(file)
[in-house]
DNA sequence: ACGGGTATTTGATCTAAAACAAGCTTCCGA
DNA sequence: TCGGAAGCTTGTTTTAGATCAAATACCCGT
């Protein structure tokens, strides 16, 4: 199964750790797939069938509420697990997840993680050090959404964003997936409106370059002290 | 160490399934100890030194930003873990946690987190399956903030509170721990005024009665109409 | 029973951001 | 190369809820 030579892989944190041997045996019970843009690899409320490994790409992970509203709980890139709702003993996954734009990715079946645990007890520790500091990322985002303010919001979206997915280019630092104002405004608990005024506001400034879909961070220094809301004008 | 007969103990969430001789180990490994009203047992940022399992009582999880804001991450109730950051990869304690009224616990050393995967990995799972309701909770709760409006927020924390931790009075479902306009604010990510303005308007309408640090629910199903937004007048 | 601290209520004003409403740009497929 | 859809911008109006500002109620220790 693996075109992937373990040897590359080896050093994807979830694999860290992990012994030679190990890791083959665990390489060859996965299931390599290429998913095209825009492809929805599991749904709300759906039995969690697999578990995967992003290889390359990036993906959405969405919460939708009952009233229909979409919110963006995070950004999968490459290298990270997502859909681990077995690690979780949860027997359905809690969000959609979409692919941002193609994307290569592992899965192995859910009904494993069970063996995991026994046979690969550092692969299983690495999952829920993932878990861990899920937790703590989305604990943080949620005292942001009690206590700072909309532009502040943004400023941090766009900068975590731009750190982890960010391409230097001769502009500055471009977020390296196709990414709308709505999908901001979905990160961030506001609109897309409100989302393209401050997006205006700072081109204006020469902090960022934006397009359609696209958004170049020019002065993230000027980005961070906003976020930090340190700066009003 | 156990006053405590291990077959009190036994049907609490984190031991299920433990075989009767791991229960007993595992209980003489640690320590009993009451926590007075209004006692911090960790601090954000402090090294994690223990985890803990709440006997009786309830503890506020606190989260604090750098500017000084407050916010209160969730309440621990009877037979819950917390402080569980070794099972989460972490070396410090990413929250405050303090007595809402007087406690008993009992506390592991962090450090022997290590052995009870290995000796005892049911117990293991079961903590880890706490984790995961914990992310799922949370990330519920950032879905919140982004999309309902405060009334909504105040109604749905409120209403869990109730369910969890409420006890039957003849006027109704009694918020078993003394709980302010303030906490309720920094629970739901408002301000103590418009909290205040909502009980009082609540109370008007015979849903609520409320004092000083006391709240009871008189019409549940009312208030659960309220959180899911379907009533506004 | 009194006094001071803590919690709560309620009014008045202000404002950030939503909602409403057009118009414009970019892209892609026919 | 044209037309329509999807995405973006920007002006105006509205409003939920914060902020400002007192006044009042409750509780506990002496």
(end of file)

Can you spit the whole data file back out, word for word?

[in-house]
DNA sequence: ACGGGTATTTGATCTAAAACAAGCTTCCGA
DNA sequence: TCGGAAGCTTGTTTTAGATCAAATACCCGT
């Protein structure tokens, strides 16, 4: 199964750790797939069938509420697990997840993680050090959404964003997936409106370059002290 | 160490399934100890030194930003873990946690987190399956903030509170721990005024009665109409 | 029973951001 | 190369809820 030579892989944190041997045996019970843009690899409320490994790409992970509203709980890139709702003993996954734009990715079946645990007890520790500091990322985002303010919001979206997915280019630092104002405004608990005024506001400034879909961070220094809301004008 | 007969103990969430001789180990490994009203047992940022399992009582999880804001991450109730950051990869304690009224616990050393995967990995799972309701909770709760409006927020924390931790009075479902306009604010990510303005308007309408640090629910199903937004007048 | 601290209520004003409403740009497929 | 859809911008109006500002109620220790 693996075109992937373990040897590359080896050093994807979830694999860290992990012994030679190990890791083959665990390489060859996965299931390599290429998913095209825009492809929805599991749904709300759906039995969690697999578990995967992003290889390359990036993906959405969405919460939708009952009233229909979409919110963006995070950004999968490459290298990270997502859909681990077995690690979780949860027997359905809690969000959609979409692919941002193609994307290569592992899965192995859910009904494993069970063996995991026994046979690969550092692969299983690495999952829920993932878990861990899920937790703590989305604990943080949620005292942001009690206590700072909309532009502040943004400023941090766009900068975590731009750190982890960010391409230097001769502009500055471009977020390296196709990414709308709505999908901001979905990160961030506001609109897309409100989302393209401050997006205006700072081109204006020469902090960022934006397009359609696209958004170049020019002065993230000027980005961070906003976020930090340190700066009003 | 156990006053405590291990077959009190036994049907609490984190031991299920433990075989009767791991229960007993595992209980003489640690320590009993009451926590007075209004006692911090960790601090954000402090090294994690223990985890803990709440006997009786309830503890506020606190989260604090750098500017000084407050916010209160969730309440621990009877037979819950917390402080569980070794099972989460972490070396410090990413929250405050303090007595809402007087406690008993009992506390592991962090450090022997290590052995009870290995000796005892049911117990293991079961903590880890706490984790995961914990992310799922949370990330519920950032879905919140982004999309309902405060009334909504105040109604749905409120209403869990109730369910969890409420006890039957003849006027109704009694918020078993003394709980302010303030906490309720920094629970739901408002301000103590418009909290205040909502009980009082609540109370008007015979849903609520409320004092000083006391709240009871008189019409549940009312208030659960309220959180899911379907009533506004 | 009194006094001071803590919690709560309620009014008045202000404002950030939503909602409403057009118009414009970019892209892609026919 | 044209037309329509999807995405973006920007002006105006509205409003939920914060902020400002007192006044009042409750509780506990002496």